The long range objective is to elucidate the roles of phosphorylation and dephosphorylation of specific vascular proteins in regulating coronary contractility. This study focuses on mechanisms of regulation and function of a vascular phosphatase, PCM-phosphatase (POLYCATION MODULABLE) discovered in this laboratory. PCM-phosphatase probably is the major myosin phosphatase in vascular smooth muscle. The underlying hypothesis is regulation of protein phosphatase activity participates in modulating arterial contractility: the specific hypothesis is PCM-phosphatase consists of a catalytic domain and a modulatory domain containing several regulatory polypeptides (RPP). Selective loss or acquisition of RPP allows for appearance of multiple forms of PCM-phosphatase. Interactions between RPP (recently identified in this laboratory) and an appropriate concentration of cationic effector, such as naturally occurring histone-H1 or synthetic polylysine, alters substrate specificity such that dephosphorylation of myosin is markedly enhanced, whereas dephosphorylation of phosphorylase is suppressed. Bovine aortic and coronary PCM-phosphatase will be characterized with respect to substrate specificity, subunit structure, and susceptibility to modulation of expressed activity by cationic effectors and specific kinases present in vascular smooth muscle. RPP will be characterized and interactions with cationic effectors leading to regulation of phosphatase activity will be elucidated. Effects of RPP and cationic effectors (natural and synthetic) on endogenous PCM-phosphatase actinmyosin interaction are assessed in two contractile model systems at different concentrations of Ca2+: native actomyosin (ATPase) and detergent-skinned coronary artery (isometric force). In both models, extent of actin-myosin interaction will be correlated to extent of myosin light chain phosphorylation. Based on experimental findings obtained, changes in PCM-phosphatase activity, and/or efficacy of cationic effectors in modulating expressed phosphatase activity, will be evaluated during contraction and relaxation of coronary arterial smooth muscle. Experiments employ established procedures which have been used in the laboratory for biochemical studies of protein purification of proteins and enzyme assays, and physiological studies of contractile responses. Since contraction of vascular smooth muscle involves Ca2+ dependent phosphorylation of myosin and other proteins, defects in regulation of protein phosphatase activity may contribute to progressive vascular disease, particularly in hypertension and diabetes.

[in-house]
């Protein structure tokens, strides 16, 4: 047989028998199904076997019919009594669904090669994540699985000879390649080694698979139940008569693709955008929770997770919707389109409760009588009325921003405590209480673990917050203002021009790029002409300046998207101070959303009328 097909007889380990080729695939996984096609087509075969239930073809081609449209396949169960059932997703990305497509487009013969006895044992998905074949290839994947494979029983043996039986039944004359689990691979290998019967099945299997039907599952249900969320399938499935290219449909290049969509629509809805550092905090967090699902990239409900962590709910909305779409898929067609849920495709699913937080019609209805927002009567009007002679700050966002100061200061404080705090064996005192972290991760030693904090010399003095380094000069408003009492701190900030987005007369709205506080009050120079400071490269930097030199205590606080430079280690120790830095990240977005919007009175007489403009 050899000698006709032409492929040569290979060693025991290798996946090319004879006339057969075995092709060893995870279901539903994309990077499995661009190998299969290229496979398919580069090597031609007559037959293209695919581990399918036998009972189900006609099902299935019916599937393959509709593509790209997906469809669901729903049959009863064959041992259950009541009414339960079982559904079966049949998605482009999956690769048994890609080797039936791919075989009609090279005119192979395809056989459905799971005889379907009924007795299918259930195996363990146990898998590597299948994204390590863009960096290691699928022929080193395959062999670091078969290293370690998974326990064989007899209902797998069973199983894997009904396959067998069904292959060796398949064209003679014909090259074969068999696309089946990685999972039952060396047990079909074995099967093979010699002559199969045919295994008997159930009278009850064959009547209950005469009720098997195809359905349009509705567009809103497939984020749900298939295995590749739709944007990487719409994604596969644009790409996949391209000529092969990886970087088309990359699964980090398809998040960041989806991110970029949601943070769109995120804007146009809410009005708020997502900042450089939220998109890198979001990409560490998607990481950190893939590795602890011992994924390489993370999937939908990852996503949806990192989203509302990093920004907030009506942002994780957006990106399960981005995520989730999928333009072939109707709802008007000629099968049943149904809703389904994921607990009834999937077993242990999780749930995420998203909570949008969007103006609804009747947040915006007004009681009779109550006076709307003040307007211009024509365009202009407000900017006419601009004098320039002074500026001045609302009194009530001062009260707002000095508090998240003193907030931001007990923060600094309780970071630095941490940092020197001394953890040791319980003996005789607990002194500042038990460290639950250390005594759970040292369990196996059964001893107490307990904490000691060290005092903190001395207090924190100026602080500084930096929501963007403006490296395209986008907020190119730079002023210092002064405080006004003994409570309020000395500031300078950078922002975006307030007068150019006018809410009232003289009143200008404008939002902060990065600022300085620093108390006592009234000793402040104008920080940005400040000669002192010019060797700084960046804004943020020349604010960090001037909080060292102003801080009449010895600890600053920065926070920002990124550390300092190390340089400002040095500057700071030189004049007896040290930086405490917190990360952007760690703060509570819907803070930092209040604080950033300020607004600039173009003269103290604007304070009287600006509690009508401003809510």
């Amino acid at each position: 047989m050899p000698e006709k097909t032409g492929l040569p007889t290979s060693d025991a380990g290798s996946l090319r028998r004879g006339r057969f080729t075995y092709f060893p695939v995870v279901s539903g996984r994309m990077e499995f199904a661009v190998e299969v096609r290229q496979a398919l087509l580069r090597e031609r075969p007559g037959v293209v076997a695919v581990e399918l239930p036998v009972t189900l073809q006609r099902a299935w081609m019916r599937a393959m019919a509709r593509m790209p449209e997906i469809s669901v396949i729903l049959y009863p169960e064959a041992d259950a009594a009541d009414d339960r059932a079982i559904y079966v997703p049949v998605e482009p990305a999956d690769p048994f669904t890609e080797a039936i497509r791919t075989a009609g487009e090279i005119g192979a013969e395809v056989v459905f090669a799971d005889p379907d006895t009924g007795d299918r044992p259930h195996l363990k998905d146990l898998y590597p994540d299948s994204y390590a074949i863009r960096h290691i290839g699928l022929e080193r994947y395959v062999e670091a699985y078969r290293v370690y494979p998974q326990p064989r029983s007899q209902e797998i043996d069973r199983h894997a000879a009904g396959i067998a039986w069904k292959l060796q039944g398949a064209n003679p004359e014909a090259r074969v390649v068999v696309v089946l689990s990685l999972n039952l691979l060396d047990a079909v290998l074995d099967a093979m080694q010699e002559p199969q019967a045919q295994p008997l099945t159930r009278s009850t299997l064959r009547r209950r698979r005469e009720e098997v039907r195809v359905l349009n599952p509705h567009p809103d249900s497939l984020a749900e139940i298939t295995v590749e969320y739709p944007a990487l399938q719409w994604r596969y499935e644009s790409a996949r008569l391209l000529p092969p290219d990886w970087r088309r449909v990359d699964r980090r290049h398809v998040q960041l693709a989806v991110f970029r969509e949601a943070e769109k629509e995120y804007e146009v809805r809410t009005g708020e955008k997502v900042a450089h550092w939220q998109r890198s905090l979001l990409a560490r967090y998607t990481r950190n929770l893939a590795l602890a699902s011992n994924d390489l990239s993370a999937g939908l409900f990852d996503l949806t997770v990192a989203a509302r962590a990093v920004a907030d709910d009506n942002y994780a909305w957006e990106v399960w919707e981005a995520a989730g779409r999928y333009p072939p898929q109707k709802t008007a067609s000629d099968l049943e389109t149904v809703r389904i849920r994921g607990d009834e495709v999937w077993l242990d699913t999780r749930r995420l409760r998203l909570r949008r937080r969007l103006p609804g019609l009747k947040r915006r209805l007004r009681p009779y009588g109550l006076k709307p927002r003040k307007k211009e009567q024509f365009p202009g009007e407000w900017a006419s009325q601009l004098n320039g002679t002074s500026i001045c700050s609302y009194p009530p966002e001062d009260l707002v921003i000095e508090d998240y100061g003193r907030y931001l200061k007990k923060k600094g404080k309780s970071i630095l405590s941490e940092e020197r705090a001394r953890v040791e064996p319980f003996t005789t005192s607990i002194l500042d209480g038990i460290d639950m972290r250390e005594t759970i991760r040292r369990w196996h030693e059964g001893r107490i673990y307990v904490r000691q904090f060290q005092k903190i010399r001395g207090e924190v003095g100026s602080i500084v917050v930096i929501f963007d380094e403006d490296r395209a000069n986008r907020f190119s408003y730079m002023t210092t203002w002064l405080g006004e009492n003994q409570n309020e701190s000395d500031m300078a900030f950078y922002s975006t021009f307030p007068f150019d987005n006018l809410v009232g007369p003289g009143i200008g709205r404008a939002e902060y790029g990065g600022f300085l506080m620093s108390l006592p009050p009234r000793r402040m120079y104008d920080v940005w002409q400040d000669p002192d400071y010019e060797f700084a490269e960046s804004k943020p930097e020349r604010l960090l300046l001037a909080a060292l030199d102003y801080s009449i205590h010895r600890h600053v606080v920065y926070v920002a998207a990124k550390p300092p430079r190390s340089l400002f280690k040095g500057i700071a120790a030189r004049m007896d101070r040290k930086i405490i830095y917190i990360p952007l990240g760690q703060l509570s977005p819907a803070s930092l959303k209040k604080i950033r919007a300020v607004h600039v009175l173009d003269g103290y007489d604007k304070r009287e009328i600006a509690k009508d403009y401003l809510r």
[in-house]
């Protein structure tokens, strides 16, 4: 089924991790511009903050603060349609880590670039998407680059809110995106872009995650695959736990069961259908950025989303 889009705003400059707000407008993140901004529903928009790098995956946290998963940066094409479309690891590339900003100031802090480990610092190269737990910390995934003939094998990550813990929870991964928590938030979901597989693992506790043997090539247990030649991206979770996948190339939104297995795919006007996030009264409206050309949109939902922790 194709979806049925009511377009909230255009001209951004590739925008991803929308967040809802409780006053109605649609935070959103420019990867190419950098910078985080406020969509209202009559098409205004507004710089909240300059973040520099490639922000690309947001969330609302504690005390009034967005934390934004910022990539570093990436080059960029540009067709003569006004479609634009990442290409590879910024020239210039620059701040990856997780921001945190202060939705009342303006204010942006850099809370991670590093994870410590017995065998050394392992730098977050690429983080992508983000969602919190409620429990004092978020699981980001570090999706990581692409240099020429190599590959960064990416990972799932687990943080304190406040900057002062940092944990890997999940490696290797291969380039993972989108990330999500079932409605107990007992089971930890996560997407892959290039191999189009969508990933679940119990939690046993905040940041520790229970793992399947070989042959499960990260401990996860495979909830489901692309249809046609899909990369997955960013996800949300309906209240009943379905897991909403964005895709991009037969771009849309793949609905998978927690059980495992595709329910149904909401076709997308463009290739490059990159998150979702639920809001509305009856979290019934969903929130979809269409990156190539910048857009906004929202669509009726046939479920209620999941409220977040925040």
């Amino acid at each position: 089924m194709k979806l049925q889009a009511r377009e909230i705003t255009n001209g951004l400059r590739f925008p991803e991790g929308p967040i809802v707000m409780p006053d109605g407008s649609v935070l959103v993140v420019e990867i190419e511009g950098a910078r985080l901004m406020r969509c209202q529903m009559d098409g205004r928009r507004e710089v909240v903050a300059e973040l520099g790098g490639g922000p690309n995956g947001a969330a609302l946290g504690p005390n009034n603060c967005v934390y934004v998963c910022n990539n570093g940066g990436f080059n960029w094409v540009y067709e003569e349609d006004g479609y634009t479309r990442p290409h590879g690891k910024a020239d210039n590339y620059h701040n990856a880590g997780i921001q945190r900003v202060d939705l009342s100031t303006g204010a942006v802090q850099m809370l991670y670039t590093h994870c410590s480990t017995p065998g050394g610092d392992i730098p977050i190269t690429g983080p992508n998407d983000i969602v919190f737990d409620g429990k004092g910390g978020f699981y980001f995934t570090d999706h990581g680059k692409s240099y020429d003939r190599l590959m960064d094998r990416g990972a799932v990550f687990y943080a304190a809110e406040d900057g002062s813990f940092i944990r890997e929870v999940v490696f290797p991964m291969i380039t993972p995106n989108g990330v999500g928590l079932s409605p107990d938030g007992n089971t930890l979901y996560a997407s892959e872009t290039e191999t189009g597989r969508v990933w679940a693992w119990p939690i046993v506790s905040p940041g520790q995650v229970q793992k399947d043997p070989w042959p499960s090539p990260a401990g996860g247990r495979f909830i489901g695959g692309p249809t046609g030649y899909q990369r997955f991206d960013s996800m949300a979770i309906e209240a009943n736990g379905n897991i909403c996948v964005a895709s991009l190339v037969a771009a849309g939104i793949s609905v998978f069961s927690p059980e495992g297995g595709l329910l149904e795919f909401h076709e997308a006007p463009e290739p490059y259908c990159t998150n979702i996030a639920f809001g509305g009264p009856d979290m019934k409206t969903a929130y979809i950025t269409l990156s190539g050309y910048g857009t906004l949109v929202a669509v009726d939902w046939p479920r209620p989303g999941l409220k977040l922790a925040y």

National Institute of Health (NIH)
National Heart, Lung, and Blood Institute (NHLBI)
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Experimental Cardiovascular Sciences Study Section (ECS)
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University of Cincinnati
Schools of Medicine
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Steenaart, N A; Ganim, J R; Di Salvo, J et al. (1992) The phospholamban phosphatase associated with cardiac sarcoplasmic reticulum is a type 1 enzyme. Arch Biochem Biophys 293:17-24
Rymaszewski, Z; Szymanski, P T; Abplanalp, W A et al. (1992) Human retinal vascular cells differ from umbilical cells in synthetic functions and their response to glucose. Proc Soc Exp Biol Med 199:183-91
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Erdodi, F; Rokolya, A; Di Salvo, J et al. (1988) Effect of okadaic acid on phosphorylation-dephosphorylation of myosin light chain in aortic smooth muscle homogenate. Biochem Biophys Res Commun 153:156-61
Di Salvo, J (1987) Aortic polycation-modulable protein phosphatase(s): structure and function. Prog Clin Biol Res 245:195-206
Gifford, D; Di Salvo, J (1987) Glycosaminoglycans and a newly purified aortic chondroitin proteoglycan block polycationic modulation of protein phosphatase activity. Proc Soc Exp Biol Med 184:64-73
Bialojan, C; Ruegg, J C; DiSalvo, J (1987) A myosin phosphatase modulates contractility in skinned smooth muscle. Pflugers Arch 410:304-12

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